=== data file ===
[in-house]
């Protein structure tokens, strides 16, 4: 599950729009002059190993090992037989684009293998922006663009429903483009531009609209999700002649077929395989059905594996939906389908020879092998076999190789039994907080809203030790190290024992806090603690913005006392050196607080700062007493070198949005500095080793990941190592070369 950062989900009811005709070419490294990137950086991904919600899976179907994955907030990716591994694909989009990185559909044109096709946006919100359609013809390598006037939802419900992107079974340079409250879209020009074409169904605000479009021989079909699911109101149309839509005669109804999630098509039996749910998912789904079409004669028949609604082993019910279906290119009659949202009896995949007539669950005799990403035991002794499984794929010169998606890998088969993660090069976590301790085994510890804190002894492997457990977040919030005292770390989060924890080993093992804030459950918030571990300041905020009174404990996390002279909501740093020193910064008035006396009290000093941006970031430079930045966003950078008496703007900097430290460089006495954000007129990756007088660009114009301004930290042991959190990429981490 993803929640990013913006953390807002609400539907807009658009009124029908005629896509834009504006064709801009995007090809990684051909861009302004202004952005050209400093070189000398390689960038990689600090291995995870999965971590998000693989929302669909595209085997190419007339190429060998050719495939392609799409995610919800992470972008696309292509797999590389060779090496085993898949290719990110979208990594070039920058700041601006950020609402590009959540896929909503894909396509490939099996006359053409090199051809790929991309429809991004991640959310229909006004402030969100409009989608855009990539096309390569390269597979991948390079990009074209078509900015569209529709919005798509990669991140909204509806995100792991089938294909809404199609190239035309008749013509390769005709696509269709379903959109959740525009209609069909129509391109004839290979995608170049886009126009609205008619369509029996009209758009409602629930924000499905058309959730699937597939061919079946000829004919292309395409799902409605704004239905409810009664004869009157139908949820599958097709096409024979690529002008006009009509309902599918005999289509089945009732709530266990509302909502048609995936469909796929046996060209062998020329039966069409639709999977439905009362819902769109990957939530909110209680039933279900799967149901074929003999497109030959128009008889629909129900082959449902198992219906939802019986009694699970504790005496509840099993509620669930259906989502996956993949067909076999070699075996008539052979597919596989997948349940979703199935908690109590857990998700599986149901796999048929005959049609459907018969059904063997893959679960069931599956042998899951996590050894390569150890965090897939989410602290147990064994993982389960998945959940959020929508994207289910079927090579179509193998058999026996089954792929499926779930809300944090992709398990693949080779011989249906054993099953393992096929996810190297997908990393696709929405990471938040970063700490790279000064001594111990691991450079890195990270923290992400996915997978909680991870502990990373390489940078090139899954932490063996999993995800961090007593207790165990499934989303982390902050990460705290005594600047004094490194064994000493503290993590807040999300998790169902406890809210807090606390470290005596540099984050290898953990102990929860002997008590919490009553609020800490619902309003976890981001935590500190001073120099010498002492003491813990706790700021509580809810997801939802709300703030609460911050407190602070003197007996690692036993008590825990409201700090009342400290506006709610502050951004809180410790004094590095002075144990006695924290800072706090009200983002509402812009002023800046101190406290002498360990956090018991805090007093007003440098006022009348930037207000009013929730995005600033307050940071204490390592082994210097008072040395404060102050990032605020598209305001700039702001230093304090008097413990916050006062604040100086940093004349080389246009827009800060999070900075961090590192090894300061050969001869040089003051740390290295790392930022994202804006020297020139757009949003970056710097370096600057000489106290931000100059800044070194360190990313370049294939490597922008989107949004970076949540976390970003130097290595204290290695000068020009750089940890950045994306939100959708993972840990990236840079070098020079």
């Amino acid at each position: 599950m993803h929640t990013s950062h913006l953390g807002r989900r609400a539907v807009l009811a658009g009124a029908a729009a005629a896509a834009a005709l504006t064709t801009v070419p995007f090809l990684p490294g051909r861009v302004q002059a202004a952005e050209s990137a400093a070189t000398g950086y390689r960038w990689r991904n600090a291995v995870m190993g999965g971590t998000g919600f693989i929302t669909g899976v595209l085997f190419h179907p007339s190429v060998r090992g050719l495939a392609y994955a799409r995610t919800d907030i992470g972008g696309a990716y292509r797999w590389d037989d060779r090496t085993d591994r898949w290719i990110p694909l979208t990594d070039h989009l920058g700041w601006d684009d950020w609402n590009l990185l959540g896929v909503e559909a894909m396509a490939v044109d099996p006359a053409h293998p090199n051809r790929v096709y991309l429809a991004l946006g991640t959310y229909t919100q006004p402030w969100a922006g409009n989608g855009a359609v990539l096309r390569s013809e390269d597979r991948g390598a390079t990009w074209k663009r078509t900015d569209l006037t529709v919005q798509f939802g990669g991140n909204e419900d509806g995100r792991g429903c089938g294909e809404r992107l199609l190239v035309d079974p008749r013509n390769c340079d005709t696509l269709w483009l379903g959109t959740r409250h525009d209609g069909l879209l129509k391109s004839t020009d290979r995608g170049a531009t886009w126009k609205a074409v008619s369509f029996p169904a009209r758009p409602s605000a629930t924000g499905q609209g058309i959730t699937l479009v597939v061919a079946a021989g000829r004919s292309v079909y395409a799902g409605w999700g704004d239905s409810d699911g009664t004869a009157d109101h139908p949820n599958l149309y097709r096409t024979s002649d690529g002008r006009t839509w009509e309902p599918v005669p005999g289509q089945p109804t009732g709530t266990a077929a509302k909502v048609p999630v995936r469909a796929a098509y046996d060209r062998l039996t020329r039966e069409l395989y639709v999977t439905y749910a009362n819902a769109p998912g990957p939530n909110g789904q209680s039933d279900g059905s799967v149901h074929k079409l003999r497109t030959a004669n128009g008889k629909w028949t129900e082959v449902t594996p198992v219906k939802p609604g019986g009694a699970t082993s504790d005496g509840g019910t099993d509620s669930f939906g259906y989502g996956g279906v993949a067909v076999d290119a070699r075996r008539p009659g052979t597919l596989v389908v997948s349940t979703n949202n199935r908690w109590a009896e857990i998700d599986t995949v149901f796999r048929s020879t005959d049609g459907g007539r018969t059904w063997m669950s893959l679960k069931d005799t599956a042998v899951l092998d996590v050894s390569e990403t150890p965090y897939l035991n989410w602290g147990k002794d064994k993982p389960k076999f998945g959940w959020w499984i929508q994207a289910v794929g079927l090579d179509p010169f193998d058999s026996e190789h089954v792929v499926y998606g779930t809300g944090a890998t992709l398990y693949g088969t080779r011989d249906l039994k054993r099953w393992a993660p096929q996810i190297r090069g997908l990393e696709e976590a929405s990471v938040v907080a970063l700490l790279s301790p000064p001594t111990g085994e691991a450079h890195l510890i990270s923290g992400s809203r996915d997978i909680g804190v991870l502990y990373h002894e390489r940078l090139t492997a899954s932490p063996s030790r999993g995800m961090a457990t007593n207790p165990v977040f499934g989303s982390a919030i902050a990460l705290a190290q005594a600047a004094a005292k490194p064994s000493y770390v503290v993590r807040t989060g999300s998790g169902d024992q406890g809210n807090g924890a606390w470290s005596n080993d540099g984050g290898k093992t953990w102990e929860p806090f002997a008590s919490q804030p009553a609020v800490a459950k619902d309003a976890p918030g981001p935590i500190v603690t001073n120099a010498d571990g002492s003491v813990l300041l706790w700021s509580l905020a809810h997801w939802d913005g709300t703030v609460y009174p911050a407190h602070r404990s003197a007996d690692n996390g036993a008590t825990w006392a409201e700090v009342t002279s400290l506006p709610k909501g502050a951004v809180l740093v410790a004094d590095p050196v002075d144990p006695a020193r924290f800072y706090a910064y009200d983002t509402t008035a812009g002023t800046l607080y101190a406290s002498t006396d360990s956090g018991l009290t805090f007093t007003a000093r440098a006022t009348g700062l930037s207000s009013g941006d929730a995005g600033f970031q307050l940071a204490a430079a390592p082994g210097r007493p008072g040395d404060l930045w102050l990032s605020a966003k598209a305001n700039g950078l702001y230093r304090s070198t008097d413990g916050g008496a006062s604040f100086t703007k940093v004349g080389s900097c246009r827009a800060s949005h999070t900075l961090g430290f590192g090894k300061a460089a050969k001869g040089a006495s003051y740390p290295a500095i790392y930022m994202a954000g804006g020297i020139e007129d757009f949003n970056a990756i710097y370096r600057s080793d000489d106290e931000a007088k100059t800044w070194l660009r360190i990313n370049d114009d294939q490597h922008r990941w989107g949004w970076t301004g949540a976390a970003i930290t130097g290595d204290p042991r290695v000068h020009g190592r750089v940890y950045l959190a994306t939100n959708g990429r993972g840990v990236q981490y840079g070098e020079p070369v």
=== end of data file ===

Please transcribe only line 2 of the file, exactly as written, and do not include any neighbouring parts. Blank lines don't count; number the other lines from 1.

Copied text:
């Protein structure tokens, strides 16, 4: 599950729009002059190993090992037989684009293998922006663009429903483009531009609209999700002649077929395989059905594996939906389908020879092998076999190789039994907080809203030790190290024992806090603690913005006392050196607080700062007493070198949005500095080793990941190592070369 950062989900009811005709070419490294990137950086991904919600899976179907994955907030990716591994694909989009990185559909044109096709946006919100359609013809390598006037939802419900992107079974340079409250879209020009074409169904605000479009021989079909699911109101149309839509005669109804999630098509039996749910998912789904079409004669028949609604082993019910279906290119009659949202009896995949007539669950005799990403035991002794499984794929010169998606890998088969993660090069976590301790085994510890804190002894492997457990977040919030005292770390989060924890080993093992804030459950918030571990300041905020009174404990996390002279909501740093020193910064008035006396009290000093941006970031430079930045966003950078008496703007900097430290460089006495954000007129990756007088660009114009301004930290042991959190990429981490 993803929640990013913006953390807002609400539907807009658009009124029908005629896509834009504006064709801009995007090809990684051909861009302004202004952005050209400093070189000398390689960038990689600090291995995870999965971590998000693989929302669909595209085997190419007339190429060998050719495939392609799409995610919800992470972008696309292509797999590389060779090496085993898949290719990110979208990594070039920058700041601006950020609402590009959540896929909503894909396509490939099996006359053409090199051809790929991309429809991004991640959310229909006004402030969100409009989608855009990539096309390569390269597979991948390079990009074209078509900015569209529709919005798509990669991140909204509806995100792991089938294909809404199609190239035309008749013509390769005709696509269709379903959109959740525009209609069909129509391109004839290979995608170049886009126009609205008619369509029996009209758009409602629930924000499905058309959730699937597939061919079946000829004919292309395409799902409605704004239905409810009664004869009157139908949820599958097709096409024979690529002008006009009509309902599918005999289509089945009732709530266990509302909502048609995936469909796929046996060209062998020329039966069409639709999977439905009362819902769109990957939530909110209680039933279900799967149901074929003999497109030959128009008889629909129900082959449902198992219906939802019986009694699970504790005496509840099993509620669930259906989502996956993949067909076999070699075996008539052979597919596989997948349940979703199935908690109590857990998700599986149901796999048929005959049609459907018969059904063997893959679960069931599956042998899951996590050894390569150890965090897939989410602290147990064994993982389960998945959940959020929508994207289910079927090579179509193998058999026996089954792929499926779930809300944090992709398990693949080779011989249906054993099953393992096929996810190297997908990393696709929405990471938040970063700490790279000064001594111990691991450079890195990270923290992400996915997978909680991870502990990373390489940078090139899954932490063996999993995800961090007593207790165990499934989303982390902050990460705290005594600047004094490194064994000493503290993590807040999300998790169902406890809210807090606390470290005596540099984050290898953990102990929860002997008590919490009553609020800490619902309003976890981001935590500190001073120099010498002492003491813990706790700021509580809810997801939802709300703030609460911050407190602070003197007996690692036993008590825990409201700090009342400290506006709610502050951004809180410790004094590095002075144990006695924290800072706090009200983002509402812009002023800046101190406290002498360990956090018991805090007093007003440098006022009348930037207000009013929730995005600033307050940071204490390592082994210097008072040395404060102050990032605020598209305001700039702001230093304090008097413990916050006062604040100086940093004349080389246009827009800060999070900075961090590192090894300061050969001869040089003051740390290295790392930022994202804006020297020139757009949003970056710097370096600057000489106290931000100059800044070194360190990313370049294939490597922008989107949004970076949540976390970003130097290595204290290695000068020009750089940890950045994306939100959708993972840990990236840079070098020079």